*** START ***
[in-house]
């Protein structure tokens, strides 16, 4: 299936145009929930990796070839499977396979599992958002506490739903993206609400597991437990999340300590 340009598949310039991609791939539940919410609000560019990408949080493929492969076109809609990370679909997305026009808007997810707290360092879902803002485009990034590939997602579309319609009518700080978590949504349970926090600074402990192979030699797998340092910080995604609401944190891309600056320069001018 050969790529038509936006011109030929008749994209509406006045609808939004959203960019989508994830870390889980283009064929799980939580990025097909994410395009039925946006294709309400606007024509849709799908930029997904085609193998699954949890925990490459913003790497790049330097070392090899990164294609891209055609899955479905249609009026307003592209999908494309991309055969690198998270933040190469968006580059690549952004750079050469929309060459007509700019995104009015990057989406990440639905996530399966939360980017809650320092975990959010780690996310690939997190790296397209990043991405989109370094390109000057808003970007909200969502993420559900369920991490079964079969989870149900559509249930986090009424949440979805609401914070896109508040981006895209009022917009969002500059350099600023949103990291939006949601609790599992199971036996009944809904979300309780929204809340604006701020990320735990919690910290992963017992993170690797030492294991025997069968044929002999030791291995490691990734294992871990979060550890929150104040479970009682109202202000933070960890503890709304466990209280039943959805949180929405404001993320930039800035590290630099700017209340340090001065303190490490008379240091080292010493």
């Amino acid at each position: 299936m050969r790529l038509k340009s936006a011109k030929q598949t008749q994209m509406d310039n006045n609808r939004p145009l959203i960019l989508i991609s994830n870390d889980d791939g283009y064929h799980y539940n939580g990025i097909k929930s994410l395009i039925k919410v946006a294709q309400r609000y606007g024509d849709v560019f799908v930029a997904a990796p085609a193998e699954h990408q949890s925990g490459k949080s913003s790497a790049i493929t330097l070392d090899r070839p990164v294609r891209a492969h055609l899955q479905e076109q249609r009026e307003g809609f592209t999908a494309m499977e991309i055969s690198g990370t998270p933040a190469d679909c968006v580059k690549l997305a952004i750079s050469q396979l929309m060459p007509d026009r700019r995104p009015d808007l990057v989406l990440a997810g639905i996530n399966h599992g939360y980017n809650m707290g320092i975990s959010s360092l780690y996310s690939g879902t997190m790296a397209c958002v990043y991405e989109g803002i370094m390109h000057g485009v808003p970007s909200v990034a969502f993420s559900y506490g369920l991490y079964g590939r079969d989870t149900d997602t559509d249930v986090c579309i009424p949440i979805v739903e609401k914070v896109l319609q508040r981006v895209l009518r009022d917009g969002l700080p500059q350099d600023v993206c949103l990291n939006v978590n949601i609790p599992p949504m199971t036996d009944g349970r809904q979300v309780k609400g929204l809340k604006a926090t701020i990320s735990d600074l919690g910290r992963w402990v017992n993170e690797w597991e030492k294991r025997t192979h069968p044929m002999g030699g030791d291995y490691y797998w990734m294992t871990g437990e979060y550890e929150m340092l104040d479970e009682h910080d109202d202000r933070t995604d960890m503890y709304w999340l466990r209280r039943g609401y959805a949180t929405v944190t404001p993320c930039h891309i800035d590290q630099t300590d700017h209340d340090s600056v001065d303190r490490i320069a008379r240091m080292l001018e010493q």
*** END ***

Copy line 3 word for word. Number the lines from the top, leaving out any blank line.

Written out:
């Amino acid at each position: 299936m050969r790529l038509k340009s936006a011109k030929q598949t008749q994209m509406d310039n006045n609808r939004p145009l959203i960019l989508i991609s994830n870390d889980d791939g283009y064929h799980y539940n939580g990025i097909k929930s994410l395009i039925k919410v946006a294709q309400r609000y606007g024509d849709v560019f799908v930029a997904a990796p085609a193998e699954h990408q949890s925990g490459k949080s913003s790497a790049i493929t330097l070392d090899r070839p990164v294609r891209a492969h055609l899955q479905e076109q249609r009026e307003g809609f592209t999908a494309m499977e991309i055969s690198g990370t998270p933040a190469d679909c968006v580059k690549l997305a952004i750079s050469q396979l929309m060459p007509d026009r700019r995104p009015d808007l990057v989406l990440a997810g639905i996530n399966h599992g939360y980017n809650m707290g320092i975990s959010s360092l780690y996310s690939g879902t997190m790296a397209c958002v990043y991405e989109g803002i370094m390109h000057g485009v808003p970007s909200v990034a969502f993420s559900y506490g369920l991490y079964g590939r079969d989870t149900d997602t559509d249930v986090c579309i009424p949440i979805v739903e609401k914070v896109l319609q508040r981006v895209l009518r009022d917009g969002l700080p500059q350099d600023v993206c949103l990291n939006v978590n949601i609790p599992p949504m199971t036996d009944g349970r809904q979300v309780k609400g929204l809340k604006a926090t701020i990320s735990d600074l919690g910290r992963w402990v017992n993170e690797w597991e030492k294991r025997t192979h069968p044929m002999g030699g030791d291995y490691y797998w990734m294992t871990g437990e979060y550890e929150m340092l104040d479970e009682h910080d109202d202000r933070t995604d960890m503890y709304w999340l466990r209280r039943g609401y959805a949180t929405v944190t404001p993320c930039h891309i800035d590290q630099t300590d700017h209340d340090s600056v001065d303190r490490i320069a008379r240091m080292l001018e010493q």